MARTA buses on Thursday were also offering limited service on major roads and those serving medical facilities.
The authority said early Thursday that it was assessing road conditions to identify more bus routes which could be resumed.
Temperatures early Thursday in Atlanta were well-below freezing. However, forecasters say they expect temperatures across the metro area to climb about freezing Thursday afternoon, melting some of the ice and snow on roadways.
The snow has stopped but travelers are being warned to watch for black ice on roads around the Carolinas.
A storm that swept across the South dumped up to 12 inches (30 centimeters) of snow near Durham on Wednesday.
The National Weather Service has a winter weather advisory in effect for most of the Carolinas because of hazardous travel conditions, which were not expected to improve before midday Thursday.
Temperatures early Thursday in North Carolina ranged from 3 degrees (-16 Celsius) in western North Carolina to 28 degrees (-2 Celsius) along the Outer Banks. Forecasters said an advisory warning of the dangers of black ice was likely to be issued for Friday morning as well.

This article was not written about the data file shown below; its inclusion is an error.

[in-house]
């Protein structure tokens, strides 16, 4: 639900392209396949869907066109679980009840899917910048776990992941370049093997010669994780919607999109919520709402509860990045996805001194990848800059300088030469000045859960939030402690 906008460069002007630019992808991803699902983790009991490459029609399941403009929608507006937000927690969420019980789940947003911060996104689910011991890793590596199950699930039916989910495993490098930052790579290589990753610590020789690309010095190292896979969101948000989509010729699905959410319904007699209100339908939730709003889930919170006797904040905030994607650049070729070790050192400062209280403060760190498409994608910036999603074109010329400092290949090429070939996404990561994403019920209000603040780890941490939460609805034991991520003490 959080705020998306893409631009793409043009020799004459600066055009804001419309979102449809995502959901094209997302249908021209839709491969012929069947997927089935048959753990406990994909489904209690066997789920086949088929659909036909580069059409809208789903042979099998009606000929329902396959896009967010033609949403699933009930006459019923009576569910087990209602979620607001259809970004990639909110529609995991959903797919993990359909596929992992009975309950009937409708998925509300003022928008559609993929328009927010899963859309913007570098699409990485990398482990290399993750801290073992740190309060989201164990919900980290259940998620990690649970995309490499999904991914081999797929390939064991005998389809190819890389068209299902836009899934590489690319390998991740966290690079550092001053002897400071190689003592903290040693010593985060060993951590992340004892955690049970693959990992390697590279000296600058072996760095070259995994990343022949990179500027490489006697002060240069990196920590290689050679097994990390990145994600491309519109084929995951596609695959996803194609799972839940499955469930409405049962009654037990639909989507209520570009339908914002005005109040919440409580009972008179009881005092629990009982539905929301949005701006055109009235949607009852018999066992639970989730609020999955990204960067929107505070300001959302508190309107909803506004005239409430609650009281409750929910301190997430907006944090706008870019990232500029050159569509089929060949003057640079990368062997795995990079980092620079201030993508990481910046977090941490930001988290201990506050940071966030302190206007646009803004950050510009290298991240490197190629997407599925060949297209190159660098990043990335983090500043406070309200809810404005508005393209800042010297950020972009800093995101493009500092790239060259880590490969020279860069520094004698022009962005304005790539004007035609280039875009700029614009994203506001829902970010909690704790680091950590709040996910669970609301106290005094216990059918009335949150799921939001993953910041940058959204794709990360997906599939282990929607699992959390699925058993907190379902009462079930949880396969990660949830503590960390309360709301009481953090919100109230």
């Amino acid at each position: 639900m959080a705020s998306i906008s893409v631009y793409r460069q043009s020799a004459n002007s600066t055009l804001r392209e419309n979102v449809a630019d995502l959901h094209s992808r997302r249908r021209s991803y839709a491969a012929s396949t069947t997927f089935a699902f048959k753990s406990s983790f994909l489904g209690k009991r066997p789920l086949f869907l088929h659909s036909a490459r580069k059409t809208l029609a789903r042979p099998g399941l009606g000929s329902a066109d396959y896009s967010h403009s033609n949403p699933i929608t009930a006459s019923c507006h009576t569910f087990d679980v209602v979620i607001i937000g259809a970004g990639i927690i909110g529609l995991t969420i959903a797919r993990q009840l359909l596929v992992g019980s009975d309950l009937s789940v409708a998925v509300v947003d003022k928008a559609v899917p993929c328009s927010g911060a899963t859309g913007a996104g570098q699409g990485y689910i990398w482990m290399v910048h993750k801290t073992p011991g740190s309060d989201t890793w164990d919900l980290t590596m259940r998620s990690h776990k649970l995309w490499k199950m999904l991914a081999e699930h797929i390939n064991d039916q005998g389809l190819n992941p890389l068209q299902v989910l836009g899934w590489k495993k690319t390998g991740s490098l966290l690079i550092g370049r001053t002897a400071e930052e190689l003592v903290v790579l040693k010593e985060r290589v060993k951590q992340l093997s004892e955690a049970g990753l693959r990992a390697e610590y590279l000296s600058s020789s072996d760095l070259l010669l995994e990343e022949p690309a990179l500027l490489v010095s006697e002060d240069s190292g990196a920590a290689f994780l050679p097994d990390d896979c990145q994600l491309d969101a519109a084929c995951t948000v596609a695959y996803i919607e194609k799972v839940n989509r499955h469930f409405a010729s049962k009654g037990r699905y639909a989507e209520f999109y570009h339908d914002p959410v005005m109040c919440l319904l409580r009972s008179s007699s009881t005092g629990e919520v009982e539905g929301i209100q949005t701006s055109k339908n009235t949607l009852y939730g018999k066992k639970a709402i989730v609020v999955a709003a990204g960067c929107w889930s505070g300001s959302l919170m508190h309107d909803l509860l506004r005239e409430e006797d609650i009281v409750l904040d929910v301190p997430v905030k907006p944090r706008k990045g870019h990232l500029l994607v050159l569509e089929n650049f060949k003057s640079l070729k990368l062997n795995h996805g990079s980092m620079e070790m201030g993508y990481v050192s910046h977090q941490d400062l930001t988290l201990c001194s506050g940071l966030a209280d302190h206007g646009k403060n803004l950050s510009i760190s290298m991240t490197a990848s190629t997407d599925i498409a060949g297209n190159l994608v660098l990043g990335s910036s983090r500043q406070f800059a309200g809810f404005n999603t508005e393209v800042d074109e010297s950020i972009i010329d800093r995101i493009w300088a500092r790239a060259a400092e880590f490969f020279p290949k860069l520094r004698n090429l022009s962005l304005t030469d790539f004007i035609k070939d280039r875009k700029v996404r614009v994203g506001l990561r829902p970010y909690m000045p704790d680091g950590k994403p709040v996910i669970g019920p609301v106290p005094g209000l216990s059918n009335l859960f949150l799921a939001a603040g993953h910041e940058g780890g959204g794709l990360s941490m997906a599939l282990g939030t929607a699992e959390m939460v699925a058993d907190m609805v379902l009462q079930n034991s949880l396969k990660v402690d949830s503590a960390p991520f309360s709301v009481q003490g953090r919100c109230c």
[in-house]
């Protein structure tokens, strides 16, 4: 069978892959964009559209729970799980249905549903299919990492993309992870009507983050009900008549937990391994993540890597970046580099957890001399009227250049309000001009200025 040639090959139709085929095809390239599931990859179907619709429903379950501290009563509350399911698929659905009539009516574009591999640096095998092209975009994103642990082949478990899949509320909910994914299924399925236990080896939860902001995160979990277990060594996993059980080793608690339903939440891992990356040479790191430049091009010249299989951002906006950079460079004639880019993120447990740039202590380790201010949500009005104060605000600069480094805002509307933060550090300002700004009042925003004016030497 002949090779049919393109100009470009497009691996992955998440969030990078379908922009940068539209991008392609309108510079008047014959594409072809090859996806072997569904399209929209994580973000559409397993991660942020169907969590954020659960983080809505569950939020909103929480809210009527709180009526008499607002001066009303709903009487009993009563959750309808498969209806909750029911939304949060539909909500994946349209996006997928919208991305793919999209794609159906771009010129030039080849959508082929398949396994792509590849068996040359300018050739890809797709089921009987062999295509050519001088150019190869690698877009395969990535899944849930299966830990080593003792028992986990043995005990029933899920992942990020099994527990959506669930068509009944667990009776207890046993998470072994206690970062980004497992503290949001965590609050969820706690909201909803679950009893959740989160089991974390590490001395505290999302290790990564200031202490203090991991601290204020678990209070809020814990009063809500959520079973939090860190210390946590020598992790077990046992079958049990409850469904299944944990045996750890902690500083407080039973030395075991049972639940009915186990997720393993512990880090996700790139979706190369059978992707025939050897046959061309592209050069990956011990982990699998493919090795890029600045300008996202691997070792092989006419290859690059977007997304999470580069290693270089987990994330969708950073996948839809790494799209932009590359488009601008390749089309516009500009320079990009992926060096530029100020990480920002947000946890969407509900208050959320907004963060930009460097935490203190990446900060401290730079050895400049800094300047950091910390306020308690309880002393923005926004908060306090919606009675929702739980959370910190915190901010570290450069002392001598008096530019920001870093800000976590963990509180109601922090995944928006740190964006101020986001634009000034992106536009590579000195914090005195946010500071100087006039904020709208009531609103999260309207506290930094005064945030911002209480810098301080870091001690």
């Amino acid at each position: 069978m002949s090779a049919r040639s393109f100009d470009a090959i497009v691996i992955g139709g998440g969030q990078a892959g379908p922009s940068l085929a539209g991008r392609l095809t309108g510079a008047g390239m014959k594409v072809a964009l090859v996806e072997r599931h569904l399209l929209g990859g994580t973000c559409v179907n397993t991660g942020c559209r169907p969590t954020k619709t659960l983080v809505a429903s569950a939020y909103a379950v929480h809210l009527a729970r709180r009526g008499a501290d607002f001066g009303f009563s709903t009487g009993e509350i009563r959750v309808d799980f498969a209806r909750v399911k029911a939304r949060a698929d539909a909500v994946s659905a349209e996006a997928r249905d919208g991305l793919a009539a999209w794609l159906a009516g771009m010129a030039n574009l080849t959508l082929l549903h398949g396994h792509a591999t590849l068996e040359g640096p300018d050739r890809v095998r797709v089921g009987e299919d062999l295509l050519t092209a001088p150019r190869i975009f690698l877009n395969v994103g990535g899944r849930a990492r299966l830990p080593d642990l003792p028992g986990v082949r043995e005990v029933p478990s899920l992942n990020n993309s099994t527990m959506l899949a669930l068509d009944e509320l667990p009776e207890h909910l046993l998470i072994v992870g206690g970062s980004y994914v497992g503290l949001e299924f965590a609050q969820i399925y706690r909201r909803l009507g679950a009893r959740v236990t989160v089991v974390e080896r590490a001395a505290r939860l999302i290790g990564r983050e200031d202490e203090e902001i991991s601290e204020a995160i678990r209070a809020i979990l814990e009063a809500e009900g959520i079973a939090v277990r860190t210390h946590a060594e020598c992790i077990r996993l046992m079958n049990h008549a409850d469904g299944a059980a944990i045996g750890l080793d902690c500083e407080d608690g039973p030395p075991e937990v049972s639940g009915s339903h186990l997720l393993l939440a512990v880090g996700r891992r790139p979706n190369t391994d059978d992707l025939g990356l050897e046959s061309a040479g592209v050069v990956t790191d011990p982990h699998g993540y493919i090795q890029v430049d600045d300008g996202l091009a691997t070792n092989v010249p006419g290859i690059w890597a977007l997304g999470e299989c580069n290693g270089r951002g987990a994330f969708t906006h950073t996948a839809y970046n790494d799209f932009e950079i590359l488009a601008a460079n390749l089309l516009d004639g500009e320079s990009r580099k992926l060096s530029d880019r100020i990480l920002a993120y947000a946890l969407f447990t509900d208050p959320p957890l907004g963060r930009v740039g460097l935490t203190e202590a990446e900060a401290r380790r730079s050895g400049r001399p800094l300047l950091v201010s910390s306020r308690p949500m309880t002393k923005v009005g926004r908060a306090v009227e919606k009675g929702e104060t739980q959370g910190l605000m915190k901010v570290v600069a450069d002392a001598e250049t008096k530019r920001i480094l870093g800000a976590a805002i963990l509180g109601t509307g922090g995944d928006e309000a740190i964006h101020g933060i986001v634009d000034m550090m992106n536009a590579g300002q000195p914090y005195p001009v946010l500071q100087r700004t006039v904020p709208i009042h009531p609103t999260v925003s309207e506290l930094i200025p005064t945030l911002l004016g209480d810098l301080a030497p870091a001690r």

Duke Energy reported about 10,000 customers without service in the Carolinas. The biggest problem was near Chapel Hill.
The snow and ice prompted South Carolina Gov. Henry McMaster to postpone his State of the State address Wednesday for one week. South Carolina lawmakers also took the rest of the week off.
Several Southern states will be dealing with the lingering effects of a slow-moving winter storm that dumped a half-foot (15 centimeters) of snow on North Carolina's largest cities, dusted the Deep South and killed at least 10 people.
From Charlotte to Raleigh, North Carolina's five most populous cities all saw significant snow from a system that followed an atypical west-to-east path across the state. By Wednesday afternoon, Winston-Salem, Greensboro and Durham each had more than 6 inches (15 centimeters), while some places saw as much as 10 inches (25 centimeters).
Drivers unaccustomed to ice spun their wheels across Atlanta, which was brought to a near-standstill by little more than an inch (2.5 centimeters) of snow.
After raking North Carolina, forecasters expected the system to move offshore. Snow tapered off across the state by late Wednesday.